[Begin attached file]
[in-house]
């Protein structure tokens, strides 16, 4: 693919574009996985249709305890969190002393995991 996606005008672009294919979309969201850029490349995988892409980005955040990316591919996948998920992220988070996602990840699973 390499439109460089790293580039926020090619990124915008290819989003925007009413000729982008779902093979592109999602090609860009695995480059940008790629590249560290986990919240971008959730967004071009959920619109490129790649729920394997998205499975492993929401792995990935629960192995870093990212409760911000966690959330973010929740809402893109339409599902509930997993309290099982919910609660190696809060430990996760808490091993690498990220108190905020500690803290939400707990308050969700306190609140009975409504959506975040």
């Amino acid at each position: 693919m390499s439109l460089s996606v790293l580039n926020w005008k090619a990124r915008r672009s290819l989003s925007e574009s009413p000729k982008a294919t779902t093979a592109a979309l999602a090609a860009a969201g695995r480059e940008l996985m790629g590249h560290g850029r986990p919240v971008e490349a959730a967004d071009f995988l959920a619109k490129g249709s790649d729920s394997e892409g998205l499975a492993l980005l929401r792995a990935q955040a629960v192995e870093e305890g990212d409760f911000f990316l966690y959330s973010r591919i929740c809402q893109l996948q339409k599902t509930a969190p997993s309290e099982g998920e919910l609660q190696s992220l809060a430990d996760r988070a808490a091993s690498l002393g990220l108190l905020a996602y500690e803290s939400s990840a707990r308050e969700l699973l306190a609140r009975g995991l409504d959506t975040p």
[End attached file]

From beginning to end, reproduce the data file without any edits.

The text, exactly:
[in-house]
């Protein structure tokens, strides 16, 4: 693919574009996985249709305890969190002393995991 996606005008672009294919979309969201850029490349995988892409980005955040990316591919996948998920992220988070996602990840699973 390499439109460089790293580039926020090619990124915008290819989003925007009413000729982008779902093979592109999602090609860009695995480059940008790629590249560290986990919240971008959730967004071009959920619109490129790649729920394997998205499975492993929401792995990935629960192995870093990212409760911000966690959330973010929740809402893109339409599902509930997993309290099982919910609660190696809060430990996760808490091993690498990220108190905020500690803290939400707990308050969700306190609140009975409504959506975040």
């Amino acid at each position: 693919m390499s439109l460089s996606v790293l580039n926020w005008k090619a990124r915008r672009s290819l989003s925007e574009s009413p000729k982008a294919t779902t093979a592109a979309l999602a090609a860009a969201g695995r480059e940008l996985m790629g590249h560290g850029r986990p919240v971008e490349a959730a967004d071009f995988l959920a619109k490129g249709s790649d729920s394997e892409g998205l499975a492993l980005l929401r792995a990935q955040a629960v192995e870093e305890g990212d409760f911000f990316l966690y959330s973010r591919i929740c809402q893109l996948q339409k599902t509930a969190p997993s309290e099982g998920e919910l609660q190696s992220l809060a430990d996760r988070a808490a091993s690498l002393g990220l108190l905020a996602y500690e803290s939400s990840a707990r308050e969700l699973l306190a609140r009975g995991l409504d959506t975040p």